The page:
The sporting world has been abuzz recently with news the Washington NFL team is changing its name and logos to move away from their overt Native American imagery. Cleveland’s Major League Baseball team is considering a similar move. Looking at how the teams have defended their names in the past, we’ve identified a few lessons for employers that may be facing hostile work environment claims of their own.
How We Got Here
For many years, representative groups have petitioned the Washington and Cleveland sports teams to stop using their racial and cultural identities as mascots. The teams (and many of their supporters) have countered they are highlighting the groups’ virtues and achievements and that many group members favor their use.
Until very recently, the Washington football team had adamantly resisted any change, with the owner stating on the record in 2013 that he would never change the team name. The Cleveland baseball club has been a bit more conciliatory, having recently retired its long-standing mascot that was an exaggerated caricature.
While the branding concerns of major sports franchises are unique, they are somewhat comparable to the issues ordinary employers might face if employees claim a hostile work environment arising from the use of racial or ethnic stereotypes in the workplace or their toleration by other workers.
Since the complaints are similar, it’s instructive to review the defenses the team owners have offered in the past to defend their use of cultural imagery and whether they might be useful in opposing a hostile work environment claim.
‘I’m Trying to Honor Those Groups’
As noted above, owners of the Washington and Cleveland franchises (and other teams with similar names) all say that their intent is to honor Native Americans’ achievements and positive qualities. Fair enough—we will take them at their word.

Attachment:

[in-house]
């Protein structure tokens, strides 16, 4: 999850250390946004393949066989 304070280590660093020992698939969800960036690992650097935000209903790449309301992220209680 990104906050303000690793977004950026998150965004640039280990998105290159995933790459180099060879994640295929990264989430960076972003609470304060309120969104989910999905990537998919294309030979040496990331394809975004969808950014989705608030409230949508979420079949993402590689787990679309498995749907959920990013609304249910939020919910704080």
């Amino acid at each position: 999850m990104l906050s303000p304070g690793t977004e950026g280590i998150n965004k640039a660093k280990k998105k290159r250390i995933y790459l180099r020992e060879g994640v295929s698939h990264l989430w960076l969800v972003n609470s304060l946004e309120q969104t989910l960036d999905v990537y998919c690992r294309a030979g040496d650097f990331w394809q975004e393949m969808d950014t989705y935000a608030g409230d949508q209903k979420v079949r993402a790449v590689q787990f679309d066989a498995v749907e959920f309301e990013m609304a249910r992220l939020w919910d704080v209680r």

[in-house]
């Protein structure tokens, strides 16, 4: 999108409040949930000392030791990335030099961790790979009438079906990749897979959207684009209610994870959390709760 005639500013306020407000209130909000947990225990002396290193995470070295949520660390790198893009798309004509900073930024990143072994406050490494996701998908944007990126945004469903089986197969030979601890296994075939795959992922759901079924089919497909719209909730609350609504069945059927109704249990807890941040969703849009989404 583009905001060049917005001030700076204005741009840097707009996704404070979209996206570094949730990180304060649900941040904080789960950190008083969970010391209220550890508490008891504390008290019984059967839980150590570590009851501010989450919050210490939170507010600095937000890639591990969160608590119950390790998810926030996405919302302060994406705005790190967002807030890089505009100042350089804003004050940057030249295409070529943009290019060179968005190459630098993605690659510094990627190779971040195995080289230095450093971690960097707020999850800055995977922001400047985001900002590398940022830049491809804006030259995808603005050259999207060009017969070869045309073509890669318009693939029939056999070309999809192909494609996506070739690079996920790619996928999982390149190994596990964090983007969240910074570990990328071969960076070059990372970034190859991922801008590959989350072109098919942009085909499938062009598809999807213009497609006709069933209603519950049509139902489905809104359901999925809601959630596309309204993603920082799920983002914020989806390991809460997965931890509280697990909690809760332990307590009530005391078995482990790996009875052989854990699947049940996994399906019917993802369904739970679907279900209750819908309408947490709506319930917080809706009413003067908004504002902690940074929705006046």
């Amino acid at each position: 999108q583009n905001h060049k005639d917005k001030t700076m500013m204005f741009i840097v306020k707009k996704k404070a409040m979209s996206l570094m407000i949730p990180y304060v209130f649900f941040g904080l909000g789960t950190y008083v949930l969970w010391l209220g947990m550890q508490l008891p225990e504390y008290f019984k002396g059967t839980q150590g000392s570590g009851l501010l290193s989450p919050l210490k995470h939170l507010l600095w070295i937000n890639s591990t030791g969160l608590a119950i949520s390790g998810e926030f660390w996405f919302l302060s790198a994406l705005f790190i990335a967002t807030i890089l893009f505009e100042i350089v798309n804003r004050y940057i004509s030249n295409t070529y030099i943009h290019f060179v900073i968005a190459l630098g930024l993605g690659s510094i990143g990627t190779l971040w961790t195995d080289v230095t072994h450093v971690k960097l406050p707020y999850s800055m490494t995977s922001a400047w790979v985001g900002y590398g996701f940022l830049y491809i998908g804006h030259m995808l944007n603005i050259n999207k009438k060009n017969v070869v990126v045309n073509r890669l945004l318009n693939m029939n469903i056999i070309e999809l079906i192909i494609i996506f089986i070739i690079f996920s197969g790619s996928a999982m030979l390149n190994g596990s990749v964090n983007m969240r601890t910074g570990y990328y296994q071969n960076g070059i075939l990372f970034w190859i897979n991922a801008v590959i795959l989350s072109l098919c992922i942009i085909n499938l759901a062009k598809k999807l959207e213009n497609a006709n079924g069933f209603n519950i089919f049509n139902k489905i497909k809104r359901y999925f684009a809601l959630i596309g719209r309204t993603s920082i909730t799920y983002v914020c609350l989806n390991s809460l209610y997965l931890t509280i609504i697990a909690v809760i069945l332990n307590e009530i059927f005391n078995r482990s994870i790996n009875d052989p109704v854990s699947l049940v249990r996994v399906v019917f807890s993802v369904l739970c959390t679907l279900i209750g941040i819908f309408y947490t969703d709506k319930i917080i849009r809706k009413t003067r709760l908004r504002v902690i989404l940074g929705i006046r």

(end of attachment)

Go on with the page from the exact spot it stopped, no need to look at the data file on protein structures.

With hostile work environment claims, however, we have known for more than 30 years that intent is far outweighed by impact. If an employee complains about a racially insensitive remark or a dirty joke, the defense of “I didn’t mean it” or “I was just trying to be funny” is unlikely to carry much weight if the impact created a hostile environment for the complaining individual.
(Author’s note: In a case many years ago, a supervisor with the last name of Lynch referred to his department as his “Lynch mob.” It was viewed as a joke back then but would likely cause a very negative reaction today, no matter how innocent or jovial the supervisor might seem.)
‘These Were Terms of Respect When I Named the Team’
Owners of sports teams using Native American imagery typically explain that when the organization was formed and/or the name was adopted, the term (e.g., warrior, brave) was considered to be a signal of respect. Regardless of whether that is true, the defense would be largely unavailing in the workplace today if the term is now considered inappropriate.
Words and phrases change over time, so regardless of what it meant originally, current usage will control. Consider, for example, how the word “gay” means something very different today than it did in the era we used to call “the gay ’90s.” A number of other words previously used acceptably to describe someone (e.g., “retarded”) are also now generally considered offensive.
Indeed, the Minnesota Supreme Court ruled that while we’ll continue to evaluate harassment claims in terms of whether the conduct is severe or pervasive, the threshold has been lowered. The court specifically advised that conduct determined in past cases not to be severe or pervasive might now be viewed differently in accordance with current sensibilities. Therefore, explanations such as “we have always used that term” or “we got sued for the same thing 10 years ago and won” will be less successful in court today.
(Author’s second note: Even the term “owner,” as used in this article, has been subject to challenge by some African American athletes on the grounds they are people, and nobody owns people.)
‘I’ve Asked Around, and Nobody Seems to Mind’
The owners of the teams in question often point to the results of surveys they’ve taken of Native American people to show the majority of respondents favor the name. They also point to spokespeople of various tribes who seem to approve the use of the teams’ imagery.
In employment law, however, an employee’s right to be free from harassment isn’t a matter of popular vote. Regardless of how often a supervisor uses a discriminatory phrase without complaint, or how many coworkers might express they don’t object to it, any employee has the right to object to the use of overtly discriminatory language or conduct, and the defense of “nobody else complained” is likely to be unavailing.
Takeaways for Employers
The sports world is very different than other work settings. Indeed, it has been said many times that the same act of violence on a football field that earns fame and fortune for athletes would get them 5 years in prison anywhere else. For that reason, employers are strongly encouraged not to borrow from sports owners’ playbooks when defending the use of racially or ethnically charged language or behaviors.